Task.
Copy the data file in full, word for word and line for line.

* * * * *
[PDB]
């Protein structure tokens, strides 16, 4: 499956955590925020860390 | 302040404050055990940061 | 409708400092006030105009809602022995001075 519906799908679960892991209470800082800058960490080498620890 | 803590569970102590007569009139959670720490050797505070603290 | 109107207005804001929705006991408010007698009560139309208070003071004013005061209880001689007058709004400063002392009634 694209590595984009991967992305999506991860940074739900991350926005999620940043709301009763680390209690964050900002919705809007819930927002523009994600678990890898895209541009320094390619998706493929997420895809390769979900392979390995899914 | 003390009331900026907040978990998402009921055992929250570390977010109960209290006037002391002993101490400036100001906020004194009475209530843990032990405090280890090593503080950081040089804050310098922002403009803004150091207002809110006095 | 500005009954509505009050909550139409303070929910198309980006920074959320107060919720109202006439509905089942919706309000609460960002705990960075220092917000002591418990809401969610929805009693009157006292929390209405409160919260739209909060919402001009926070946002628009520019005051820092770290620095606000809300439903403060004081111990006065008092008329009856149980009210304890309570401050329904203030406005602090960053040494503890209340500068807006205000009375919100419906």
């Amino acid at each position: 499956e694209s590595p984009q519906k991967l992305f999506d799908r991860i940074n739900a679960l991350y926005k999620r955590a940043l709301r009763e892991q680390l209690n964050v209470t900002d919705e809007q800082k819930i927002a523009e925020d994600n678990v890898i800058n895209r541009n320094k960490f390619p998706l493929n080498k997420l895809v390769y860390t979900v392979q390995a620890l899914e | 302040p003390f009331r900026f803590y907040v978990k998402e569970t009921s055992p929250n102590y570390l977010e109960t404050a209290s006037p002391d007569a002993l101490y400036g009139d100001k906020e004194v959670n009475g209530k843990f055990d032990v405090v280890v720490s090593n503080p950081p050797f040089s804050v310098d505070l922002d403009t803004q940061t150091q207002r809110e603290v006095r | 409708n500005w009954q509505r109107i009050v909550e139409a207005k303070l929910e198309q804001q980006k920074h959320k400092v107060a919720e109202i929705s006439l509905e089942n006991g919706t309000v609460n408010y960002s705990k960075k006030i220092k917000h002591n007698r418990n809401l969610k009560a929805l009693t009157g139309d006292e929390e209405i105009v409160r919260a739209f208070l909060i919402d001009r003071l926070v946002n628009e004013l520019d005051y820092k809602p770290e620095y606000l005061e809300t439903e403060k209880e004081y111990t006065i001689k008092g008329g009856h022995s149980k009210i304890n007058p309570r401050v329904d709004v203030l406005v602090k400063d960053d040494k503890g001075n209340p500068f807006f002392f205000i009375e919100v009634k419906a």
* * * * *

[PDB]
């Protein structure tokens, strides 16, 4: 499956955590925020860390 | 302040404050055990940061 | 409708400092006030105009809602022995001075 519906799908679960892991209470800082800058960490080498620890 | 803590569970102590007569009139959670720490050797505070603290 | 109107207005804001929705006991408010007698009560139309208070003071004013005061209880001689007058709004400063002392009634 694209590595984009991967992305999506991860940074739900991350926005999620940043709301009763680390209690964050900002919705809007819930927002523009994600678990890898895209541009320094390619998706493929997420895809390769979900392979390995899914 | 003390009331900026907040978990998402009921055992929250570390977010109960209290006037002391002993101490400036100001906020004194009475209530843990032990405090280890090593503080950081040089804050310098922002403009803004150091207002809110006095 | 500005009954509505009050909550139409303070929910198309980006920074959320107060919720109202006439509905089942919706309000609460960002705990960075220092917000002591418990809401969610929805009693009157006292929390209405409160919260739209909060919402001009926070946002628009520019005051820092770290620095606000809300439903403060004081111990006065008092008329009856149980009210304890309570401050329904203030406005602090960053040494503890209340500068807006205000009375919100419906």
């Amino acid at each position: 499956e694209s590595p984009q519906k991967l992305f999506d799908r991860i940074n739900a679960l991350y926005k999620r955590a940043l709301r009763e892991q680390l209690n964050v209470t900002d919705e809007q800082k819930i927002a523009e925020d994600n678990v890898i800058n895209r541009n320094k960490f390619p998706l493929n080498k997420l895809v390769y860390t979900v392979q390995a620890l899914e | 302040p003390f009331r900026f803590y907040v978990k998402e569970t009921s055992p929250n102590y570390l977010e109960t404050a209290s006037p002391d007569a002993l101490y400036g009139d100001k906020e004194v959670n009475g209530k843990f055990d032990v405090v280890v720490s090593n503080p950081p050797f040089s804050v310098d505070l922002d403009t803004q940061t150091q207002r809110e603290v006095r | 409708n500005w009954q509505r109107i009050v909550e139409a207005k303070l929910e198309q804001q980006k920074h959320k400092v107060a919720e109202i929705s006439l509905e089942n006991g919706t309000v609460n408010y960002s705990k960075k006030i220092k917000h002591n007698r418990n809401l969610k009560a929805l009693t009157g139309d006292e929390e209405i105009v409160r919260a739209f208070l909060i919402d001009r003071l926070v946002n628009e004013l520019d005051y820092k809602p770290e620095y606000l005061e809300t439903e403060k209880e004081y111990t006065i001689k008092g008329g009856h022995s149980k009210i304890n007058p309570r401050v329904d709004v203030l406005v602090k400063d960053d040494k503890g001075n209340p500068f807006f002392f205000i009375e919100v009634k419906a």